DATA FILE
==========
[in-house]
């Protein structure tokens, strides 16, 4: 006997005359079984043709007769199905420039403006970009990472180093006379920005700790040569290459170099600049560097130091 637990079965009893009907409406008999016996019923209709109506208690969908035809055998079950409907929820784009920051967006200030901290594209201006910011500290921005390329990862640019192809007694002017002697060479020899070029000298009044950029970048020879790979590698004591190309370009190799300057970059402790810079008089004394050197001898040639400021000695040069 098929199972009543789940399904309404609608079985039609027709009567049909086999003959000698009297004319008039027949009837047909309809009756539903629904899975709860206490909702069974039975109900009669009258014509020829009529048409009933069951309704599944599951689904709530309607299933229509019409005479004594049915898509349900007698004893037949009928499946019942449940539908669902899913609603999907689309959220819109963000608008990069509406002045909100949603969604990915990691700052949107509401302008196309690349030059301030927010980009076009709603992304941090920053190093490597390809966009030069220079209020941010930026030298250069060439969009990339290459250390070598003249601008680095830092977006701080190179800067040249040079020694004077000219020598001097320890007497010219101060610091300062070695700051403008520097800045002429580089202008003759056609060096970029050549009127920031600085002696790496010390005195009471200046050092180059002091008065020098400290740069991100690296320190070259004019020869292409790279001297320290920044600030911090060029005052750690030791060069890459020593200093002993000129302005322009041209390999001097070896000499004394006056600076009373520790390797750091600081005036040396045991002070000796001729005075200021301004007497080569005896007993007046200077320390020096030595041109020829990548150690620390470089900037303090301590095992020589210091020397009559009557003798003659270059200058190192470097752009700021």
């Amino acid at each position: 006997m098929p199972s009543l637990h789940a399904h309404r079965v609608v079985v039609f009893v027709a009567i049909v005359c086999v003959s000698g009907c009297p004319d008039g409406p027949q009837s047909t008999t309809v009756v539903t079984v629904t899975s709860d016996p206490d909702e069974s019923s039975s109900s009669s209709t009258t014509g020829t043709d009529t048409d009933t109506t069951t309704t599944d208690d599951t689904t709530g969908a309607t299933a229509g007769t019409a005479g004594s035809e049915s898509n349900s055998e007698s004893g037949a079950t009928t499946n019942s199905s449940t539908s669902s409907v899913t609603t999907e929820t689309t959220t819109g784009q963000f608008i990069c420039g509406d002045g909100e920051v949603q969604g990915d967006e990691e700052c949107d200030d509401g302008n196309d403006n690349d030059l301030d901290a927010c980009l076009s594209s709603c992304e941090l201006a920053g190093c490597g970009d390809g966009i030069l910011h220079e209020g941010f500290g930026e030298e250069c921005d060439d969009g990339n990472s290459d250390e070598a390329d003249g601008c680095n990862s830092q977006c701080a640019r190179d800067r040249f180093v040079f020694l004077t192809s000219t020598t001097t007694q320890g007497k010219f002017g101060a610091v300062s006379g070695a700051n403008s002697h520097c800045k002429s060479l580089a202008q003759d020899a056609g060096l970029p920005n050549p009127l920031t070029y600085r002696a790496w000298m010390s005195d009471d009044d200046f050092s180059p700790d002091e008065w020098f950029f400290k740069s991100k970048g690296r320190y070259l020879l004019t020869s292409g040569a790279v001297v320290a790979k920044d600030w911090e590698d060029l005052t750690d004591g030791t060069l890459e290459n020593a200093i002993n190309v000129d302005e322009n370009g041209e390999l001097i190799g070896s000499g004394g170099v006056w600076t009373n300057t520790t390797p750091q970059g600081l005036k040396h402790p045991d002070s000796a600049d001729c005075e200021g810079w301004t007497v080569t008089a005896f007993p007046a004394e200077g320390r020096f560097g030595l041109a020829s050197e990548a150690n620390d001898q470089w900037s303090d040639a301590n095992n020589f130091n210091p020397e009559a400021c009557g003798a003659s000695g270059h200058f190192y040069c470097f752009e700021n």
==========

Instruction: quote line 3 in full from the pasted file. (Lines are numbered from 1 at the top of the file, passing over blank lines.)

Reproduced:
């Amino acid at each position: 006997m098929p199972s009543l637990h789940a399904h309404r079965v609608v079985v039609f009893v027709a009567i049909v005359c086999v003959s000698g009907c009297p004319d008039g409406p027949q009837s047909t008999t309809v009756v539903t079984v629904t899975s709860d016996p206490d909702e069974s019923s039975s109900s009669s209709t009258t014509g020829t043709d009529t048409d009933t109506t069951t309704t599944d208690d599951t689904t709530g969908a309607t299933a229509g007769t019409a005479g004594s035809e049915s898509n349900s055998e007698s004893g037949a079950t009928t499946n019942s199905s449940t539908s669902s409907v899913t609603t999907e929820t689309t959220t819109g784009q963000f608008i990069c420039g509406d002045g909100e920051v949603q969604g990915d967006e990691e700052c949107d200030d509401g302008n196309d403006n690349d030059l301030d901290a927010c980009l076009s594209s709603c992304e941090l201006a920053g190093c490597g970009d390809g966009i030069l910011h220079e209020g941010f500290g930026e030298e250069c921005d060439d969009g990339n990472s290459d250390e070598a390329d003249g601008c680095n990862s830092q977006c701080a640019r190179d800067r040249f180093v040079f020694l004077t192809s000219t020598t001097t007694q320890g007497k010219f002017g101060a610091v300062s006379g070695a700051n403008s002697h520097c800045k002429s060479l580089a202008q003759d020899a056609g060096l970029p920005n050549p009127l920031t070029y600085r002696a790496w000298m010390s005195d009471d009044d200046f050092s180059p700790d002091e008065w020098f950029f400290k740069s991100k970048g690296r320190y070259l020879l004019t020869s292409g040569a790279v001297v320290a790979k920044d600030w911090e590698d060029l005052t750690d004591g030791t060069l890459e290459n020593a200093i002993n190309v000129d302005e322009n370009g041209e390999l001097i190799g070896s000499g004394g170099v006056w600076t009373n300057t520790t390797p750091q970059g600081l005036k040396h402790p045991d002070s000796a600049d001729c005075e200021g810079w301004t007497v080569t008089a005896f007993p007046a004394e200077g320390r020096f560097g030595l041109a020829s050197e990548a150690n620390d001898q470089w900037s303090d040639a301590n095992n020589f130091n210091p020397e009559a400021c009557g003798a003659s000695g270059h200058f190192y040069c470097f752009e700021n």